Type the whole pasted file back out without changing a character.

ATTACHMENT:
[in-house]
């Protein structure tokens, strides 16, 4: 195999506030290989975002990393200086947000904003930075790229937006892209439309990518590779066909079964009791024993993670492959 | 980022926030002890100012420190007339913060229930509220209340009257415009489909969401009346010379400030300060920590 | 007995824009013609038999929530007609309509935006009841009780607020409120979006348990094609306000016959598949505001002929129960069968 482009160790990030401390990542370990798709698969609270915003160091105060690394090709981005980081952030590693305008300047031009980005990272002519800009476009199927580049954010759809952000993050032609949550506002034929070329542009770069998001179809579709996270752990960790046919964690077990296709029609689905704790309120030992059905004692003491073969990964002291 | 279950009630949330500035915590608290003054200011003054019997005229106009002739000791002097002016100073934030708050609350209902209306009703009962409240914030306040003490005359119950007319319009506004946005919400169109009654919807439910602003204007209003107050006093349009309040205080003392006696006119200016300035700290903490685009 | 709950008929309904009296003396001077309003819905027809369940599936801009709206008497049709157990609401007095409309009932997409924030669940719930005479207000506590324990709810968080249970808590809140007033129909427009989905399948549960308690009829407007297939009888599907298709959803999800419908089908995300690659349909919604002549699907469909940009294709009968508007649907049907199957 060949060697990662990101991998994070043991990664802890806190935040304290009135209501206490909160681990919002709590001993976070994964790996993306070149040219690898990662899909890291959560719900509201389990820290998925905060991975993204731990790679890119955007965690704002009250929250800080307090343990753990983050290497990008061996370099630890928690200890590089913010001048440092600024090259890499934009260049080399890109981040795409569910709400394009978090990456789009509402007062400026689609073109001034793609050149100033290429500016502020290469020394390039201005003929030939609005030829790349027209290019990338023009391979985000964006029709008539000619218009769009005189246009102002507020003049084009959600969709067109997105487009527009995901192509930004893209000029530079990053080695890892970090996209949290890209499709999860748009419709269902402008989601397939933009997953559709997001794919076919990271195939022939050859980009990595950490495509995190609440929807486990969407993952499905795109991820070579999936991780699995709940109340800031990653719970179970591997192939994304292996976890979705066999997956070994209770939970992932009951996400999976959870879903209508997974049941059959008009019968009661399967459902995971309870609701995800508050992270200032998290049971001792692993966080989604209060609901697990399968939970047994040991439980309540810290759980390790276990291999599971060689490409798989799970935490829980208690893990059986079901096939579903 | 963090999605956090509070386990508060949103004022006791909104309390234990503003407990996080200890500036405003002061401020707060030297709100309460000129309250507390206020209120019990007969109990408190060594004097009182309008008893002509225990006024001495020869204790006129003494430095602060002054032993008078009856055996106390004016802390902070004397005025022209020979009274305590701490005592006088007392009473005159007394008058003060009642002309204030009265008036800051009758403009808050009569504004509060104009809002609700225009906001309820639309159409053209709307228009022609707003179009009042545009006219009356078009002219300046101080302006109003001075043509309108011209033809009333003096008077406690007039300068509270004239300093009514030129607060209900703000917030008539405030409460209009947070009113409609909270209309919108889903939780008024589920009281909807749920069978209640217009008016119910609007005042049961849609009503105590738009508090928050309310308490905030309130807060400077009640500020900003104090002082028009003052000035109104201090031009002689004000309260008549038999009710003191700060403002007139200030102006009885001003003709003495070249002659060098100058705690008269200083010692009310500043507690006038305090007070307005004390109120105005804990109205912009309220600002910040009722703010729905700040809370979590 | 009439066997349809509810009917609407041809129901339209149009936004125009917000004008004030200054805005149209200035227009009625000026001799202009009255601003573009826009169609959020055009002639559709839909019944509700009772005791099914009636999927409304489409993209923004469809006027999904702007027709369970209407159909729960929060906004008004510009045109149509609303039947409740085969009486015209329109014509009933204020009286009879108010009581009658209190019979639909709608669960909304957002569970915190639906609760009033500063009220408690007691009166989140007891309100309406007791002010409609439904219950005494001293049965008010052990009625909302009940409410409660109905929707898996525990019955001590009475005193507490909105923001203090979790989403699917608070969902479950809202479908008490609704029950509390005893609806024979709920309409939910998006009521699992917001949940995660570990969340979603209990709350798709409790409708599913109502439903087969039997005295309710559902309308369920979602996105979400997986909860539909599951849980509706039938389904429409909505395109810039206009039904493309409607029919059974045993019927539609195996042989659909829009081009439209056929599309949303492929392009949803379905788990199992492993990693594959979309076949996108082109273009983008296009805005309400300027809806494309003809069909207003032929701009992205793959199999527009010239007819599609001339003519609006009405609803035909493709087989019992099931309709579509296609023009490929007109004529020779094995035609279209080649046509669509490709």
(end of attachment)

[in-house]
């Protein structure tokens, strides 16, 4: 195999506030290989975002990393200086947000904003930075790229937006892209439309990518590779066909079964009791024993993670492959 | 980022926030002890100012420190007339913060229930509220209340009257415009489909969401009346010379400030300060920590 | 007995824009013609038999929530007609309509935006009841009780607020409120979006348990094609306000016959598949505001002929129960069968 482009160790990030401390990542370990798709698969609270915003160091105060690394090709981005980081952030590693305008300047031009980005990272002519800009476009199927580049954010759809952000993050032609949550506002034929070329542009770069998001179809579709996270752990960790046919964690077990296709029609689905704790309120030992059905004692003491073969990964002291 | 279950009630949330500035915590608290003054200011003054019997005229106009002739000791002097002016100073934030708050609350209902209306009703009962409240914030306040003490005359119950007319319009506004946005919400169109009654919807439910602003204007209003107050006093349009309040205080003392006696006119200016300035700290903490685009 | 709950008929309904009296003396001077309003819905027809369940599936801009709206008497049709157990609401007095409309009932997409924030669940719930005479207000506590324990709810968080249970808590809140007033129909427009989905399948549960308690009829407007297939009888599907298709959803999800419908089908995300690659349909919604002549699907469909940009294709009968508007649907049907199957 060949060697990662990101991998994070043991990664802890806190935040304290009135209501206490909160681990919002709590001993976070994964790996993306070149040219690898990662899909890291959560719900509201389990820290998925905060991975993204731990790679890119955007965690704002009250929250800080307090343990753990983050290497990008061996370099630890928690200890590089913010001048440092600024090259890499934009260049080399890109981040795409569910709400394009978090990456789009509402007062400026689609073109001034793609050149100033290429500016502020290469020394390039201005003929030939609005030829790349027209290019990338023009391979985000964006029709008539000619218009769009005189246009102002507020003049084009959600969709067109997105487009527009995901192509930004893209000029530079990053080695890892970090996209949290890209499709999860748009419709269902402008989601397939933009997953559709997001794919076919990271195939022939050859980009990595950490495509995190609440929807486990969407993952499905795109991820070579999936991780699995709940109340800031990653719970179970591997192939994304292996976890979705066999997956070994209770939970992932009951996400999976959870879903209508997974049941059959008009019968009661399967459902995971309870609701995800508050992270200032998290049971001792692993966080989604209060609901697990399968939970047994040991439980309540810290759980390790276990291999599971060689490409798989799970935490829980208690893990059986079901096939579903 | 963090999605956090509070386990508060949103004022006791909104309390234990503003407990996080200890500036405003002061401020707060030297709100309460000129309250507390206020209120019990007969109990408190060594004097009182309008008893002509225990006024001495020869204790006129003494430095602060002054032993008078009856055996106390004016802390902070004397005025022209020979009274305590701490005592006088007392009473005159007394008058003060009642002309204030009265008036800051009758403009808050009569504004509060104009809002609700225009906001309820639309159409053209709307228009022609707003179009009042545009006219009356078009002219300046101080302006109003001075043509309108011209033809009333003096008077406690007039300068509270004239300093009514030129607060209900703000917030008539405030409460209009947070009113409609909270209309919108889903939780008024589920009281909807749920069978209640217009008016119910609007005042049961849609009503105590738009508090928050309310308490905030309130807060400077009640500020900003104090002082028009003052000035109104201090031009002689004000309260008549038999009710003191700060403002007139200030102006009885001003003709003495070249002659060098100058705690008269200083010692009310500043507690006038305090007070307005004390109120105005804990109205912009309220600002910040009722703010729905700040809370979590 | 009439066997349809509810009917609407041809129901339209149009936004125009917000004008004030200054805005149209200035227009009625000026001799202009009255601003573009826009169609959020055009002639559709839909019944509700009772005791099914009636999927409304489409993209923004469809006027999904702007027709369970209407159909729960929060906004008004510009045109149509609303039947409740085969009486015209329109014509009933204020009286009879108010009581009658209190019979639909709608669960909304957002569970915190639906609760009033500063009220408690007691009166989140007891309100309406007791002010409609439904219950005494001293049965008010052990009625909302009940409410409660109905929707898996525990019955001590009475005193507490909105923001203090979790989403699917608070969902479950809202479908008490609704029950509390005893609806024979709920309409939910998006009521699992917001949940995660570990969340979603209990709350798709409790409708599913109502439903087969039997005295309710559902309308369920979602996105979400997986909860539909599951849980509706039938389904429409909505395109810039206009039904493309409607029919059974045993019927539609195996042989659909829009081009439209056929599309949303492929392009949803379905788990199992492993990693594959979309076949996108082109273009983008296009805005309400300027809806494309003809069909207003032929701009992205793959199999527009010239007819599609001339003519609006009405609803035909493709087989019992099931309709579509296609023009490929007109004529020779094995035609279209080649046509669509490709």